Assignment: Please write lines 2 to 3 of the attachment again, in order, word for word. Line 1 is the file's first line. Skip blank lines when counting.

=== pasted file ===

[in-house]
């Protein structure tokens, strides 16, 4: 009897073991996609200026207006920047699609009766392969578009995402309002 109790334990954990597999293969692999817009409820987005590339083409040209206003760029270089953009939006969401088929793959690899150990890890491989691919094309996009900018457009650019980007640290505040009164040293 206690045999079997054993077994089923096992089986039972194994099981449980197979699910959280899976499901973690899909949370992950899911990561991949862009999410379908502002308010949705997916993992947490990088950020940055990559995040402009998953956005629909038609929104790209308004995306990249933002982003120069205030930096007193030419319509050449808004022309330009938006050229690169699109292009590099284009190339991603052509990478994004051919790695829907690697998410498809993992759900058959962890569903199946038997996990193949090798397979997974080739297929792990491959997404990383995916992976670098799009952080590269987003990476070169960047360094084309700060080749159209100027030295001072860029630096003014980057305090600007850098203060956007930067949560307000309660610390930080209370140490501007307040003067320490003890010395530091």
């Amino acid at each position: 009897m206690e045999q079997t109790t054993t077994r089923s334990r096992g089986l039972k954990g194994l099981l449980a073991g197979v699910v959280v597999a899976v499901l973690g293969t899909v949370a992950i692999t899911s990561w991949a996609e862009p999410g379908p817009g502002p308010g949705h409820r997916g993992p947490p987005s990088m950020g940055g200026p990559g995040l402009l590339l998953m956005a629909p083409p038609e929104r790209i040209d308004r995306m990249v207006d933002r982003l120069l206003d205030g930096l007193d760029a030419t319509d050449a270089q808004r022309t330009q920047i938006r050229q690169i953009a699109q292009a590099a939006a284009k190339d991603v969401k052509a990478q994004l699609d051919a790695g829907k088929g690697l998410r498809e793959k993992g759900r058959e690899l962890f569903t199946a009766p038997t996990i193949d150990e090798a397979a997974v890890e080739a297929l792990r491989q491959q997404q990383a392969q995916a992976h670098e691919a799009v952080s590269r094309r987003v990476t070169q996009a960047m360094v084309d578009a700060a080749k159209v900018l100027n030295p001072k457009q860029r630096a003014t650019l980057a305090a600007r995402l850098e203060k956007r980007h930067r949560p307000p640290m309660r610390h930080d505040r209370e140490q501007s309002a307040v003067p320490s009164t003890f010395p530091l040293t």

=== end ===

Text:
């Protein structure tokens, strides 16, 4: 009897073991996609200026207006920047699609009766392969578009995402309002 109790334990954990597999293969692999817009409820987005590339083409040209206003760029270089953009939006969401088929793959690899150990890890491989691919094309996009900018457009650019980007640290505040009164040293 206690045999079997054993077994089923096992089986039972194994099981449980197979699910959280899976499901973690899909949370992950899911990561991949862009999410379908502002308010949705997916993992947490990088950020940055990559995040402009998953956005629909038609929104790209308004995306990249933002982003120069205030930096007193030419319509050449808004022309330009938006050229690169699109292009590099284009190339991603052509990478994004051919790695829907690697998410498809993992759900058959962890569903199946038997996990193949090798397979997974080739297929792990491959997404990383995916992976670098799009952080590269987003990476070169960047360094084309700060080749159209100027030295001072860029630096003014980057305090600007850098203060956007930067949560307000309660610390930080209370140490501007307040003067320490003890010395530091």
């Amino acid at each position: 009897m206690e045999q079997t109790t054993t077994r089923s334990r096992g089986l039972k954990g194994l099981l449980a073991g197979v699910v959280v597999a899976v499901l973690g293969t899909v949370a992950i692999t899911s990561w991949a996609e862009p999410g379908p817009g502002p308010g949705h409820r997916g993992p947490p987005s990088m950020g940055g200026p990559g995040l402009l590339l998953m956005a629909p083409p038609e929104r790209i040209d308004r995306m990249v207006d933002r982003l120069l206003d205030g930096l007193d760029a030419t319509d050449a270089q808004r022309t330009q920047i938006r050229q690169i953009a699109q292009a590099a939006a284009k190339d991603v969401k052509a990478q994004l699609d051919a790695g829907k088929g690697l998410r498809e793959k993992g759900r058959e690899l962890f569903t199946a009766p038997t996990i193949d150990e090798a397979a997974v890890e080739a297929l792990r491989q491959q997404q990383a392969q995916a992976h670098e691919a799009v952080s590269r094309r987003v990476t070169q996009a960047m360094v084309d578009a700060a080749k159209v900018l100027n030295p001072k457009q860029r630096a003014t650019l980057a305090a600007r995402l850098e203060k956007r980007h930067r949560p307000p640290m309660r610390h930080d505040r209370e140490q501007s309002a307040v003067p320490s009164t003890f010395p530091l040293t």